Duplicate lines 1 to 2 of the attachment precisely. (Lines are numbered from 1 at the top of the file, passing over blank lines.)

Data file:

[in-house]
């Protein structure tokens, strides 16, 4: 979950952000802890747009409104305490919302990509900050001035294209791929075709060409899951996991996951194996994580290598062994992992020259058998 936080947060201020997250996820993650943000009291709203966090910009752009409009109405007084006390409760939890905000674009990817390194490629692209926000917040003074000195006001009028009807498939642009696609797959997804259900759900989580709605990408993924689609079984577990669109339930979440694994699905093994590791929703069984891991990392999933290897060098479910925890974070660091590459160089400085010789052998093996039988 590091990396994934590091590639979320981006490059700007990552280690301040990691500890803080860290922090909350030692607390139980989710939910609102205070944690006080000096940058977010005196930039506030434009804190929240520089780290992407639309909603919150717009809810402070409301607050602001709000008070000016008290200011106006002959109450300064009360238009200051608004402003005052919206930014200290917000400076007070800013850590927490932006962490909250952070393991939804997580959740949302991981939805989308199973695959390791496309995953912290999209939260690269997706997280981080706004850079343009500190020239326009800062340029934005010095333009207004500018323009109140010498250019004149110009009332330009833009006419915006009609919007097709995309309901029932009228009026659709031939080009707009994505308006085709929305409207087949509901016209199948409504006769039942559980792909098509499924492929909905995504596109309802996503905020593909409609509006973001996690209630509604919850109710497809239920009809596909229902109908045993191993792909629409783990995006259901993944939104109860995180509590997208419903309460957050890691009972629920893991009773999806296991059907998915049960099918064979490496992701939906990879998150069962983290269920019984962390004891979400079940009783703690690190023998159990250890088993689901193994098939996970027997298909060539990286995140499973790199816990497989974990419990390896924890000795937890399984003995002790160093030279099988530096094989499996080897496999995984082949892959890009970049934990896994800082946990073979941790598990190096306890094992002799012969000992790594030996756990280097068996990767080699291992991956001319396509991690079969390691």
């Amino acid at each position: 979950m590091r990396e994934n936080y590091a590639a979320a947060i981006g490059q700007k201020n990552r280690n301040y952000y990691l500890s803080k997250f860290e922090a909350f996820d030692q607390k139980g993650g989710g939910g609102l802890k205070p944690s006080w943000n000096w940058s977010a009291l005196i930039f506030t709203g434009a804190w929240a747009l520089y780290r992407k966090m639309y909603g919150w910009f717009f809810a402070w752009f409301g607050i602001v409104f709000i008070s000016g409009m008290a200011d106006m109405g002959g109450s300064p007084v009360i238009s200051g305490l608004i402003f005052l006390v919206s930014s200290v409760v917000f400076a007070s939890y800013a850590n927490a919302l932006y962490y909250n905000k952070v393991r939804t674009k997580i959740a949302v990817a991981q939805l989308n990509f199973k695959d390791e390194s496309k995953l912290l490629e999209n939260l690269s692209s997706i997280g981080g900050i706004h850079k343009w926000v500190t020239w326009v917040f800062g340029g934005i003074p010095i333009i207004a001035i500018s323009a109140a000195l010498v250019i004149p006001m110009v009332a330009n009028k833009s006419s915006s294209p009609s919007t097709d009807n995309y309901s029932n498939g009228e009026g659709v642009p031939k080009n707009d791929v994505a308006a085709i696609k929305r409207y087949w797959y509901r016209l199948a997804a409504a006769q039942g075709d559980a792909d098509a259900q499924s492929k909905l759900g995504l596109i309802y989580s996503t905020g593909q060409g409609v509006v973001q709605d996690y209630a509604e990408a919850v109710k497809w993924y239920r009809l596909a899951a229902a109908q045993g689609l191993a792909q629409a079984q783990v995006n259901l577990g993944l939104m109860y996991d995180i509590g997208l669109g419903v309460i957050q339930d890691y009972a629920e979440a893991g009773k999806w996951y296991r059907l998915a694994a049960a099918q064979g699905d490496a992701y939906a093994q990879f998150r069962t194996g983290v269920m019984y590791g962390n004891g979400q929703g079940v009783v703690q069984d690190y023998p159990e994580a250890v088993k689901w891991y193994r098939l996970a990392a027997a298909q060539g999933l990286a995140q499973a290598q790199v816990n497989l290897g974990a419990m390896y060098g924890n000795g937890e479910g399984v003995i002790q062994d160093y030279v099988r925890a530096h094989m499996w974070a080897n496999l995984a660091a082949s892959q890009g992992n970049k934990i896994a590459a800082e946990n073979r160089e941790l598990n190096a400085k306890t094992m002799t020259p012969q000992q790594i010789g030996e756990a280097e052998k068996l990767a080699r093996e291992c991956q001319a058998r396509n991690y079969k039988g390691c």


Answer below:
[in-house]
């Protein structure tokens, strides 16, 4: 979950952000802890747009409104305490919302990509900050001035294209791929075709060409899951996991996951194996994580290598062994992992020259058998 936080947060201020997250996820993650943000009291709203966090910009752009409009109405007084006390409760939890905000674009990817390194490629692209926000917040003074000195006001009028009807498939642009696609797959997804259900759900989580709605990408993924689609079984577990669109339930979440694994699905093994590791929703069984891991990392999933290897060098479910925890974070660091590459160089400085010789052998093996039988 590091990396994934590091590639979320981006490059700007990552280690301040990691500890803080860290922090909350030692607390139980989710939910609102205070944690006080000096940058977010005196930039506030434009804190929240520089780290992407639309909603919150717009809810402070409301607050602001709000008070000016008290200011106006002959109450300064009360238009200051608004402003005052919206930014200290917000400076007070800013850590927490932006962490909250952070393991939804997580959740949302991981939805989308199973695959390791496309995953912290999209939260690269997706997280981080706004850079343009500190020239326009800062340029934005010095333009207004500018323009109140010498250019004149110009009332330009833009006419915006009609919007097709995309309901029932009228009026659709031939080009707009994505308006085709929305409207087949509901016209199948409504006769039942559980792909098509499924492929909905995504596109309802996503905020593909409609509006973001996690209630509604919850109710497809239920009809596909229902109908045993191993792909629409783990995006259901993944939104109860995180509590997208419903309460957050890691009972629920893991009773999806296991059907998915049960099918064979490496992701939906990879998150069962983290269920019984962390004891979400079940009783703690690190023998159990250890088993689901193994098939996970027997298909060539990286995140499973790199816990497989974990419990390896924890000795937890399984003995002790160093030279099988530096094989499996080897496999995984082949892959890009970049934990896994800082946990073979941790598990190096306890094992002799012969000992790594030996756990280097068996990767080699291992991956001319396509991690079969390691």